Don Kaplan - his legacy: Influencing teaching and research
Diggle, Pamela K. .
Architectural effects and the evolution of floral form and function.
The modular or metameric nature of plant growth has had profound consequences for the ways in which morphology has been studied and characterized. Because plants appear to be constructed of repeated units, we tend to think of these units as inherently similar. I argue that the default assumption, that plant metamers are similar, is in error, and that understanding the sources of variation among metamers is critical to understanding plant morphology and morphological diversification. I will focus on the morphology and function of flowers and demonstrate that features of the corolla, androecium, and/or gynoecium typically show significant intra-inflorescence variation that is attributable to flower position alone. A pattern of proximal to distal decline in size or mass of organs is most common, however increases also occur. Moreover, the different organ whorls within a flower can vary independently of one another, leading to dramatic changes in floral function within inflorescences. Such positional variation can confound analyses of floral development, morphology, and function. Perhaps more importantly, however, such variation also may be the “raw material” for more pronounced intra-inflorescence diversification, such as that observed in monoecious taxa, or in syn-organized inflorescences.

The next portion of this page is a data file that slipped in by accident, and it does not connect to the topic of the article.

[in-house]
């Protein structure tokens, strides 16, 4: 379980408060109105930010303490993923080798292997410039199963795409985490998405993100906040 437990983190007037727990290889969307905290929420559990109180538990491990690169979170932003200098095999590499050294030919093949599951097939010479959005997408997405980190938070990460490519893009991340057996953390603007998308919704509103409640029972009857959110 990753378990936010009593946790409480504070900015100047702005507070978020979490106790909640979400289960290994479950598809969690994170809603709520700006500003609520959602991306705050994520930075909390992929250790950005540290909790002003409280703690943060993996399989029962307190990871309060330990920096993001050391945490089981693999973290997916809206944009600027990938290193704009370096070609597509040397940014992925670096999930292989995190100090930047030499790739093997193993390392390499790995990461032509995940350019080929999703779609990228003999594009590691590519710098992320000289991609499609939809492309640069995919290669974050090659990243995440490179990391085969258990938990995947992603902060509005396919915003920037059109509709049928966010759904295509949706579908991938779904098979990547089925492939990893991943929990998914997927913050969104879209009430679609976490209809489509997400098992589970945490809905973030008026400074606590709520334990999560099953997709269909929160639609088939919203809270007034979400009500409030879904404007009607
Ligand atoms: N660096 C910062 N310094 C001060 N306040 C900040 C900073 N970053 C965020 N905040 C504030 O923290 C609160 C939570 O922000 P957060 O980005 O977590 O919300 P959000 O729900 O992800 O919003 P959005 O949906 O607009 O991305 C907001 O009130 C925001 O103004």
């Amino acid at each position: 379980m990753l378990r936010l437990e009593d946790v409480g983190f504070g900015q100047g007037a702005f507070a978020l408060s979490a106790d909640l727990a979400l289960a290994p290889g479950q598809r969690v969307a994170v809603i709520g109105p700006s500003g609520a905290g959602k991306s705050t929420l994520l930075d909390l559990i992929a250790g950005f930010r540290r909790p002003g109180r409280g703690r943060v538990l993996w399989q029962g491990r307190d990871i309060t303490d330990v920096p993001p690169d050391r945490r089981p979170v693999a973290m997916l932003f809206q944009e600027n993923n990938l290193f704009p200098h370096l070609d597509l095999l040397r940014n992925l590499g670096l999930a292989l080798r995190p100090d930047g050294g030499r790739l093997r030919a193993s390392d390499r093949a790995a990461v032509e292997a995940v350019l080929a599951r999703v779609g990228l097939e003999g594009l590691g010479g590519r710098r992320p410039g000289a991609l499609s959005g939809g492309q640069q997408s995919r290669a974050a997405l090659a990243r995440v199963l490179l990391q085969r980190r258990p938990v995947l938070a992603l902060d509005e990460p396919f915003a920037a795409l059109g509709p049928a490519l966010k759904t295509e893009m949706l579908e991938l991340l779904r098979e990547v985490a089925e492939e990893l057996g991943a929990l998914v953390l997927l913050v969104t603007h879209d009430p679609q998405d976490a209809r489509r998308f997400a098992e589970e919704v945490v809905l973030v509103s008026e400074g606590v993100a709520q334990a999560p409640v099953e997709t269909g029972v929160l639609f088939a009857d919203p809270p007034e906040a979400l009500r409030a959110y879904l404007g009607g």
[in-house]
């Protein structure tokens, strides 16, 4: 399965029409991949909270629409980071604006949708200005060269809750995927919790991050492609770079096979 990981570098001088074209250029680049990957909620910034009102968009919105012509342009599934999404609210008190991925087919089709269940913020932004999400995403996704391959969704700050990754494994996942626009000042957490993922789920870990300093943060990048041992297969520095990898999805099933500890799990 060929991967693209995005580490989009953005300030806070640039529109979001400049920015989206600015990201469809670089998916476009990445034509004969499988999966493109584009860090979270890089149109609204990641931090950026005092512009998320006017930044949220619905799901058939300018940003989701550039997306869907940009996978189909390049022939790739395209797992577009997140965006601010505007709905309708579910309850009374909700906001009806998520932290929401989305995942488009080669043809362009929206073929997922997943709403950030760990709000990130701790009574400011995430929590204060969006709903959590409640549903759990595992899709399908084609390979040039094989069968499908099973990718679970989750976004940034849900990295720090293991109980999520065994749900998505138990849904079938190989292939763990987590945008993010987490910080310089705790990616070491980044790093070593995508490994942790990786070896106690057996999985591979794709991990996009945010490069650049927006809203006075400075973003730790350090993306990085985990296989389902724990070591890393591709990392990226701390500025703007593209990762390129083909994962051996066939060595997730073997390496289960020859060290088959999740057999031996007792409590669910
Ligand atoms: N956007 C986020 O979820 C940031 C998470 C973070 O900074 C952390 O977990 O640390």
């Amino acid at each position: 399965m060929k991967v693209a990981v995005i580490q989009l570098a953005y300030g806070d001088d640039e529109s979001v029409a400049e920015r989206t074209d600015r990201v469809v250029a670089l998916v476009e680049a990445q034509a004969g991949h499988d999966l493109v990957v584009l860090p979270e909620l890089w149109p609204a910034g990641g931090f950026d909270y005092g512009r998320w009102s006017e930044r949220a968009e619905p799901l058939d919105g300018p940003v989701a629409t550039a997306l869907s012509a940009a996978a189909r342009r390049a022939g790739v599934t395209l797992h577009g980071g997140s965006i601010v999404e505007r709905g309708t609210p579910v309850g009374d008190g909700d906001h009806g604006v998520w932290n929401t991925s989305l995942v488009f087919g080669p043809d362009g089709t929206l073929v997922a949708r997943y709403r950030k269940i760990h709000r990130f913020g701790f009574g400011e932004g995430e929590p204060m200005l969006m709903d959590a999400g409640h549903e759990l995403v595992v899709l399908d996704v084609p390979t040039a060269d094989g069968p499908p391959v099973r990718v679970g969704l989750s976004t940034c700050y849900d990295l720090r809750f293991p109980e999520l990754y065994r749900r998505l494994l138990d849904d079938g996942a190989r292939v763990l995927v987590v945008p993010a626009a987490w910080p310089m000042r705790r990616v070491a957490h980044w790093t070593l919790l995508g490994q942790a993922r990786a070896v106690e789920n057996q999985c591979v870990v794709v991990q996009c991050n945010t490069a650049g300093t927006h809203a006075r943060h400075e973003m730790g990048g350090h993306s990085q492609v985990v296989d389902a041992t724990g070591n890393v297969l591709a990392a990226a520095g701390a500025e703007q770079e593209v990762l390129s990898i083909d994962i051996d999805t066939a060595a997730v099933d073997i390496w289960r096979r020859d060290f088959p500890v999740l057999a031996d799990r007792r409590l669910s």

1 - University of Colorado, Department of Ecology and Evolutionary Biology, UCB 334, Boulder, Colorado, 80309-0334, USA
form and function
Presentation Type: Symposium
Location: Ballroom 2 (Cliff Lodge)
Date: Tuesday, August 3rd, 2004
Time: 10:40 AM